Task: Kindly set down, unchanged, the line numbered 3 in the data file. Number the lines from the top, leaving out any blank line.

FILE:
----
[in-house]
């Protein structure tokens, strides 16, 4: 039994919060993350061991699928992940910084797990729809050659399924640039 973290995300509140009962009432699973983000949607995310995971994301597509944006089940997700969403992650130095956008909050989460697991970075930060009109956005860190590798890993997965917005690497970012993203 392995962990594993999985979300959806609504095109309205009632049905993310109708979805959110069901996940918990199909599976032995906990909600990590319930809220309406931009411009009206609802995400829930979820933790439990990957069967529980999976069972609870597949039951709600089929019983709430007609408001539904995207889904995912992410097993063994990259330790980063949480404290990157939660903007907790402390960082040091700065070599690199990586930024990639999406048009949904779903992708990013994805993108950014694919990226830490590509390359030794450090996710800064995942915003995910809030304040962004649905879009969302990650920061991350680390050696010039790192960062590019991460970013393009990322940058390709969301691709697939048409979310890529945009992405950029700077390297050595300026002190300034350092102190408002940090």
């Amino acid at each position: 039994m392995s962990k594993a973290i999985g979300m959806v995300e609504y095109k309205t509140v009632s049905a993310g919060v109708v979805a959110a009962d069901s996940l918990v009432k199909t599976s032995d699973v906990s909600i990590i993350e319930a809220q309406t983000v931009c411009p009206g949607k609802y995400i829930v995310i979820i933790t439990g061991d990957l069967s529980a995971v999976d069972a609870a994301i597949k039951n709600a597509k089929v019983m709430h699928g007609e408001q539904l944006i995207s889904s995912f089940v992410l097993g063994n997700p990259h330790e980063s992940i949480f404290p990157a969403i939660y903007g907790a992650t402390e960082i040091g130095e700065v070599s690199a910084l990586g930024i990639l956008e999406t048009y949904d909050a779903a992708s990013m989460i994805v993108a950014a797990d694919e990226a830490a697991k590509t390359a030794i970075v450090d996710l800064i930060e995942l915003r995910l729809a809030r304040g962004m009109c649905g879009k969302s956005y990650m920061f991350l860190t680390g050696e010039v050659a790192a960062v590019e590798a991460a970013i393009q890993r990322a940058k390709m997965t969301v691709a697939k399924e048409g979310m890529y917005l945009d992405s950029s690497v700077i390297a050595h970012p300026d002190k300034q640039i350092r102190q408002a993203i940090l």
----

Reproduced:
């Amino acid at each position: 039994m392995s962990k594993a973290i999985g979300m959806v995300e609504y095109k309205t509140v009632s049905a993310g919060v109708v979805a959110a009962d069901s996940l918990v009432k199909t599976s032995d699973v906990s909600i990590i993350e319930a809220q309406t983000v931009c411009p009206g949607k609802y995400i829930v995310i979820i933790t439990g061991d990957l069967s529980a995971v999976d069972a609870a994301i597949k039951n709600a597509k089929v019983m709430h699928g007609e408001q539904l944006i995207s889904s995912f089940v992410l097993g063994n997700p990259h330790e980063s992940i949480f404290p990157a969403i939660y903007g907790a992650t402390e960082i040091g130095e700065v070599s690199a910084l990586g930024i990639l956008e999406t048009y949904d909050a779903a992708s990013m989460i994805v993108a950014a797990d694919e990226a830490a697991k590509t390359a030794i970075v450090d996710l800064i930060e995942l915003r995910l729809a809030r304040g962004m009109c649905g879009k969302s956005y990650m920061f991350l860190t680390g050696e010039v050659a790192a960062v590019e590798a991460a970013i393009q890993r990322a940058k390709m997965t969301v691709a697939k399924e048409g979310m890529y917005l945009d992405s950029s690497v700077i390297a050595h970012p300026d002190k300034q640039i350092r102190q408002a993203i940090l």